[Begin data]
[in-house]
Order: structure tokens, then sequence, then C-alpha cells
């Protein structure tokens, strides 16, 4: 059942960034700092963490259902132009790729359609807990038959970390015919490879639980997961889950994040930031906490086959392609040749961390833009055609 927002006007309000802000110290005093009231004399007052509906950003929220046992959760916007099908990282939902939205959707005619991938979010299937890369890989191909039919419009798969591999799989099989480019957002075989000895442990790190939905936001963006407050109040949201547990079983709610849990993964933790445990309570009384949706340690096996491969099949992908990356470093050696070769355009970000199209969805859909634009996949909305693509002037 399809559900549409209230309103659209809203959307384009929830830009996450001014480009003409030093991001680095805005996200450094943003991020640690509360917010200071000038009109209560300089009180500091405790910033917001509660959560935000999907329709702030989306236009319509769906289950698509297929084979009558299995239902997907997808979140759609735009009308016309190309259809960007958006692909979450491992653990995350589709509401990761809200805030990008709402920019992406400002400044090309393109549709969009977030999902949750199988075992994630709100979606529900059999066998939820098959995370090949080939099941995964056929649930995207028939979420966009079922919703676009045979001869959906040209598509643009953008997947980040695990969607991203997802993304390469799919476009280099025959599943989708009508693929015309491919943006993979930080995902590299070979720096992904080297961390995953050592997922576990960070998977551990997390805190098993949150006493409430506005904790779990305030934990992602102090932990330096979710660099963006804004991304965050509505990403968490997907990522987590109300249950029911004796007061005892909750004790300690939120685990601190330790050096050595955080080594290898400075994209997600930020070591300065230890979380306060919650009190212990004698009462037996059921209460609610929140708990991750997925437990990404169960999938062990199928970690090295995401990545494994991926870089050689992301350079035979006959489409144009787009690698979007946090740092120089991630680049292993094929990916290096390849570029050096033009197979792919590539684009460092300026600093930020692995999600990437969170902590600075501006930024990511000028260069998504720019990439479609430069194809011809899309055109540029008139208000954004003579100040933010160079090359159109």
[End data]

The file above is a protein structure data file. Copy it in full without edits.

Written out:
[in-house]
Order: structure tokens, then sequence, then C-alpha cells
């Protein structure tokens, strides 16, 4: 059942960034700092963490259902132009790729359609807990038959970390015919490879639980997961889950994040930031906490086959392609040749961390833009055609 927002006007309000802000110290005093009231004399007052509906950003929220046992959760916007099908990282939902939205959707005619991938979010299937890369890989191909039919419009798969591999799989099989480019957002075989000895442990790190939905936001963006407050109040949201547990079983709610849990993964933790445990309570009384949706340690096996491969099949992908990356470093050696070769355009970000199209969805859909634009996949909305693509002037 399809559900549409209230309103659209809203959307384009929830830009996450001014480009003409030093991001680095805005996200450094943003991020640690509360917010200071000038009109209560300089009180500091405790910033917001509660959560935000999907329709702030989306236009319509769906289950698509297929084979009558299995239902997907997808979140759609735009009308016309190309259809960007958006692909979450491992653990995350589709509401990761809200805030990008709402920019992406400002400044090309393109549709969009977030999902949750199988075992994630709100979606529900059999066998939820098959995370090949080939099941995964056929649930995207028939979420966009079922919703676009045979001869959906040209598509643009953008997947980040695990969607991203997802993304390469799919476009280099025959599943989708009508693929015309491919943006993979930080995902590299070979720096992904080297961390995953050592997922576990960070998977551990997390805190098993949150006493409430506005904790779990305030934990992602102090932990330096979710660099963006804004991304965050509505990403968490997907990522987590109300249950029911004796007061005892909750004790300690939120685990601190330790050096050595955080080594290898400075994209997600930020070591300065230890979380306060919650009190212990004698009462037996059921209460609610929140708990991750997925437990990404169960999938062990199928970690090295995401990545494994991926870089050689992301350079035979006959489409144009787009690698979007946090740092120089991630680049292993094929990916290096390849570029050096033009197979792919590539684009460092300026600093930020692995999600990437969170902590600075501006930024990511000028260069998504720019990439479609430069194809011809899309055109540029008139208000954004003579100040933010160079090359159109």